cover image The Black Lizard Big Book of Locked-Room Mysteries

The Black Lizard Big Book of Locked-Room Mysteries

Edited by Otto Penzler. Vintage Crime/Black Lizard, $25 (960p) ISBN 978-0-307-74396-1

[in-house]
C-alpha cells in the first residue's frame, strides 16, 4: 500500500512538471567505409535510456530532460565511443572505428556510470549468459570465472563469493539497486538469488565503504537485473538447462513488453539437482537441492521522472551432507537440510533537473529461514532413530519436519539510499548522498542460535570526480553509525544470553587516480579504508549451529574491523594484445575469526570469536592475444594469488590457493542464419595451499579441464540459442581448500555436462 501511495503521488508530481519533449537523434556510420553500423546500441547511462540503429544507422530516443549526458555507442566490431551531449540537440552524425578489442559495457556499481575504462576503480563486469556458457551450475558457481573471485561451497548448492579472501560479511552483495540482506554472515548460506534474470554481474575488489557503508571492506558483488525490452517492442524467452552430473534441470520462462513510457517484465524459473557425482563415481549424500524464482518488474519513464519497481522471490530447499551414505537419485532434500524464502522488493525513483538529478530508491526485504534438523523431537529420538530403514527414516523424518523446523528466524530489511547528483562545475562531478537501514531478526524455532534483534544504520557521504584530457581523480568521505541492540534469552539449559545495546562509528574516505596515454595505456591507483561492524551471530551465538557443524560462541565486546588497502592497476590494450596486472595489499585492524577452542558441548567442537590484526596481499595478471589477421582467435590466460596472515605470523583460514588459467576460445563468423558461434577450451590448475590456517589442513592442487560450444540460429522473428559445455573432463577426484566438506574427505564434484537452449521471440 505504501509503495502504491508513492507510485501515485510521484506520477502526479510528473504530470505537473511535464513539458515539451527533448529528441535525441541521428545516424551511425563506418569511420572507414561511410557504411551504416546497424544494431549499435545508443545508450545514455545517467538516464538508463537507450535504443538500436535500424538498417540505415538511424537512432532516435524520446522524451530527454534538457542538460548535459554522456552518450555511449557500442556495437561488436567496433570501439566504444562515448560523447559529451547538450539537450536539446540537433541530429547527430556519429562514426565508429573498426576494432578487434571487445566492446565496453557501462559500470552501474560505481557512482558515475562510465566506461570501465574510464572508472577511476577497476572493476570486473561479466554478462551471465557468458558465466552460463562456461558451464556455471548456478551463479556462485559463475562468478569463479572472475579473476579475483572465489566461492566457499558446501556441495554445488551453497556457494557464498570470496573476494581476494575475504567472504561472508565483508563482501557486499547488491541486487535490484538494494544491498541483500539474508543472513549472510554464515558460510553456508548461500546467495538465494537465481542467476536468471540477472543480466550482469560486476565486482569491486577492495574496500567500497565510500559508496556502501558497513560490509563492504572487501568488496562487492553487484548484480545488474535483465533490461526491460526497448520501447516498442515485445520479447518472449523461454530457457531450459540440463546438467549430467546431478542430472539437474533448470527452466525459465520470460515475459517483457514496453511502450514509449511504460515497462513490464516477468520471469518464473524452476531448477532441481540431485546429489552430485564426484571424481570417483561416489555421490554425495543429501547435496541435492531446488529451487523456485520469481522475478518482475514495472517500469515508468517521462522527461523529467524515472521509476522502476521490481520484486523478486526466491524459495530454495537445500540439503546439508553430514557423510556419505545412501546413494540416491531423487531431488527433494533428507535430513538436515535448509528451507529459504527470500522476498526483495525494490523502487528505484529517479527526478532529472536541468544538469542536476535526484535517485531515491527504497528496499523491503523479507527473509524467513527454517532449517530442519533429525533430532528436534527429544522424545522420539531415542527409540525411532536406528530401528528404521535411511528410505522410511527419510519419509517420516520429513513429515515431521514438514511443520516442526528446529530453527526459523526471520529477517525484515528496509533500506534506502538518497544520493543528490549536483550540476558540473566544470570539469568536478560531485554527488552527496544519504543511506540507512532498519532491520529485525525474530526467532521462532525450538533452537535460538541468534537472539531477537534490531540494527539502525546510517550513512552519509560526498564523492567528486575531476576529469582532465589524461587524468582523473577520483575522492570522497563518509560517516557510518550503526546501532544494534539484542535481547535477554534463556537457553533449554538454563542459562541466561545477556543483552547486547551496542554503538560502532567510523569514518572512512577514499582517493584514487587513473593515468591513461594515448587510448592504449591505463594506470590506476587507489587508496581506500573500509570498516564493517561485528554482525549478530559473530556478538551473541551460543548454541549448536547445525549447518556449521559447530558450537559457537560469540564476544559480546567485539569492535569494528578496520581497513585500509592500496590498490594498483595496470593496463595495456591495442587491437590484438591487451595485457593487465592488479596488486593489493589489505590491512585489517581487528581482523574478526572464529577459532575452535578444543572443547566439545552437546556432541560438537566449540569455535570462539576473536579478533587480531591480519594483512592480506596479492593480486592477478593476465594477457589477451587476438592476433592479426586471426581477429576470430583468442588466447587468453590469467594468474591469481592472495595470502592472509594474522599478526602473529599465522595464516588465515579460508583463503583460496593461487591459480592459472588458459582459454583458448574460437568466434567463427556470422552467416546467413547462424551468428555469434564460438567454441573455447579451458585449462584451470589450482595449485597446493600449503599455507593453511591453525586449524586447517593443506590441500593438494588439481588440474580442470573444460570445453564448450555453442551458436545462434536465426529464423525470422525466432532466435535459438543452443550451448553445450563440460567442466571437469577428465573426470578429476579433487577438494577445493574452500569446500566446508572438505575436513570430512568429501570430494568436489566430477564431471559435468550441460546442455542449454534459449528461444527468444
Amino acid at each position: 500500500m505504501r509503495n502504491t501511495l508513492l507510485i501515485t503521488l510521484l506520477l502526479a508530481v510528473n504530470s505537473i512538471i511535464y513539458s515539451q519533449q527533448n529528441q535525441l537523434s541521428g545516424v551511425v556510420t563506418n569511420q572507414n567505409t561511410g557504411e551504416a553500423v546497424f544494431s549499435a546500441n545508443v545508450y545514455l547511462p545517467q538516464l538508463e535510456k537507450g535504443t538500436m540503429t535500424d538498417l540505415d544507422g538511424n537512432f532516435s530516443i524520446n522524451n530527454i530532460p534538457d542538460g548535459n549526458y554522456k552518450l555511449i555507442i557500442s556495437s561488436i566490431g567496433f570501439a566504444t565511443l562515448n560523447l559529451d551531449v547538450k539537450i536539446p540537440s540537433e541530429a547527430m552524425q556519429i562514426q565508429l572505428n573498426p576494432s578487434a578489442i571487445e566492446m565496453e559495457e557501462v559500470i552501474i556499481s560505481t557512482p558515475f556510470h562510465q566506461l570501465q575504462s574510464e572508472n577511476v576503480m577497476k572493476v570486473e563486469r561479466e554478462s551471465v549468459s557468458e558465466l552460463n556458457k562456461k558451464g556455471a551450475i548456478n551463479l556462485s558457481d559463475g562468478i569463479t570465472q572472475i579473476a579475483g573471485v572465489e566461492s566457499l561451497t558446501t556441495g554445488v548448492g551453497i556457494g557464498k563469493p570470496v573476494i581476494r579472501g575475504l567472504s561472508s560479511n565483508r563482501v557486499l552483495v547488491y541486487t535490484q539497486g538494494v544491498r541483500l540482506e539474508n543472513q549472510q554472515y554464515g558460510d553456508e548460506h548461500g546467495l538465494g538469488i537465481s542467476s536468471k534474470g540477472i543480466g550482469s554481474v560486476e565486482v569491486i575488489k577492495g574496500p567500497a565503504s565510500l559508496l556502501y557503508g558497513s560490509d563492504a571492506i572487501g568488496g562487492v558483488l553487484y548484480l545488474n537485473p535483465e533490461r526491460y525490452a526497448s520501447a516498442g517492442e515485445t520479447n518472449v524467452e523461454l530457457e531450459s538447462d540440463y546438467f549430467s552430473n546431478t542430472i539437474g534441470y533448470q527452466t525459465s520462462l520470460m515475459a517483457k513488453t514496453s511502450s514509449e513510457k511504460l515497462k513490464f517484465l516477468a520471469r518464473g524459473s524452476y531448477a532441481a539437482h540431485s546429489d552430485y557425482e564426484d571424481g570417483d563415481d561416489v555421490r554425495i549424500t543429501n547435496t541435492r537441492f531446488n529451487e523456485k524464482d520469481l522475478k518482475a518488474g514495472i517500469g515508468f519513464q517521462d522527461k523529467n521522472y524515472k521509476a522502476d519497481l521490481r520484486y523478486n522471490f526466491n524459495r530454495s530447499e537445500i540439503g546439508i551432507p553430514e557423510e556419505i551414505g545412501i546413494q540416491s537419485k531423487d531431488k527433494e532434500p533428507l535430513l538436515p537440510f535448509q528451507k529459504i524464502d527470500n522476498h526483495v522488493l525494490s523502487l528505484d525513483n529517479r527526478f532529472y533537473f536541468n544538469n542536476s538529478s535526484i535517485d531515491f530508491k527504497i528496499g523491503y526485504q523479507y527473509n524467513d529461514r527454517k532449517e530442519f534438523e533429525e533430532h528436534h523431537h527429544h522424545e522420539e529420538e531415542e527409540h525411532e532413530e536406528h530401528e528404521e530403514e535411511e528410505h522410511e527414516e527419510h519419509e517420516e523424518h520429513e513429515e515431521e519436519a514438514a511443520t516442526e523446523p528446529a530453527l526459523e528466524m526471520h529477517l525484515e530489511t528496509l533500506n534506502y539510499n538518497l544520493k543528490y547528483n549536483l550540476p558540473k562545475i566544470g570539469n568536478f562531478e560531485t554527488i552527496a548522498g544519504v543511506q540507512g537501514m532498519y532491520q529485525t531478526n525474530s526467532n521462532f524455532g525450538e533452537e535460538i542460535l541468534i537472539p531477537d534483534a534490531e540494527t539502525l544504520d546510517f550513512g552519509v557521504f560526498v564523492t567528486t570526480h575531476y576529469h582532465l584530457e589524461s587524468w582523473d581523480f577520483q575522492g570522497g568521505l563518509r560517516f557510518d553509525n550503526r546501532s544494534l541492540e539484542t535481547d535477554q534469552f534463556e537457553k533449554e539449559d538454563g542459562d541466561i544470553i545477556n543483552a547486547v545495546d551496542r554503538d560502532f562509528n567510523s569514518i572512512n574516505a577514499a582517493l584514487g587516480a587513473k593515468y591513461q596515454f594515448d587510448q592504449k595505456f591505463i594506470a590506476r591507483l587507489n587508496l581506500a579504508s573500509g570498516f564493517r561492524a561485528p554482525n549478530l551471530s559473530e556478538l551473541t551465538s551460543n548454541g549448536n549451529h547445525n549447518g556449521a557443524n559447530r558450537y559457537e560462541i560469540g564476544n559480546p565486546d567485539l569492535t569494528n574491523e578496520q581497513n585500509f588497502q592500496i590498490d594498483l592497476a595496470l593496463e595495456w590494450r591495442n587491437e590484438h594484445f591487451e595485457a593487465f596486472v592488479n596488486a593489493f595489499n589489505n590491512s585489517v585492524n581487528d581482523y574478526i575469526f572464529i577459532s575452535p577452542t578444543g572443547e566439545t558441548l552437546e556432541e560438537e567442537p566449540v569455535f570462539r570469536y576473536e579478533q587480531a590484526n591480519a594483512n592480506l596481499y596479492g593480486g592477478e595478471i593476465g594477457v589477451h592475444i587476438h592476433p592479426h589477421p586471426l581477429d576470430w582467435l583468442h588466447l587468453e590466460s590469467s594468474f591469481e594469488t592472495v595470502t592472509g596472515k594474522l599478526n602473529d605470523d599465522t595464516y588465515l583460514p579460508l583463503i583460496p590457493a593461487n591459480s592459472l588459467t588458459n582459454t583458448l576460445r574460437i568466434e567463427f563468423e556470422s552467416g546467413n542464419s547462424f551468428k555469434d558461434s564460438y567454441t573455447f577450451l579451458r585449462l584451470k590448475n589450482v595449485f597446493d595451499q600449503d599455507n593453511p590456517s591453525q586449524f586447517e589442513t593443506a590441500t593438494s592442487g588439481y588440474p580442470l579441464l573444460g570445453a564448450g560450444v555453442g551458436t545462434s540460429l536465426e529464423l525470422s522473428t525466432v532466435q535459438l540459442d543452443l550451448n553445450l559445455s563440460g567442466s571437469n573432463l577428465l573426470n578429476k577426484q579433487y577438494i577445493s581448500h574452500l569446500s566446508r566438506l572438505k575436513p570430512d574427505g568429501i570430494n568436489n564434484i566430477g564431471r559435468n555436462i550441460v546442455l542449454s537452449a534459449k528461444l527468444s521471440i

Penzler’s thoughtful introduction makes plain why this intelligently assembled anthology of 68 short stories will be catnip for fair play fans, since the locked-room story “is the ultimate manifestation of the cerebral detective story.” He also notes that while the tales are “astoundingly inventive,” disappointment will be inevitable when the solution is revealed, “just as explanations of stage illusions exterminate the spell of magic.” Despite that caveat, Penzler has assembled a wide-ranging collection of the impossible, including murder in sealed environments or by an invisible killer who leaves no footprints in the sand or snow. There are entries by familiar masters of the subgenre—John Dickson Carr, Clayton Rawson, Edward Hoch—as well as by mystery writers better known for other kinds of stories—Dorothy L. Sayers, Erle Stanley Gardner, Georges Simenon, Dashiell Hammett—and even a straight detective story from P.G. Wodehouse. The real treat is in the revelations of the gifts at misdirection from undeservedly obscure authors such as Julian Hawthorne (Nathaniel’s son), J.E. Gurdon, Augustus Muir, and Vincent Cornier, whose ingenious work is less likely to be encountered in other anthologies. (Oct.)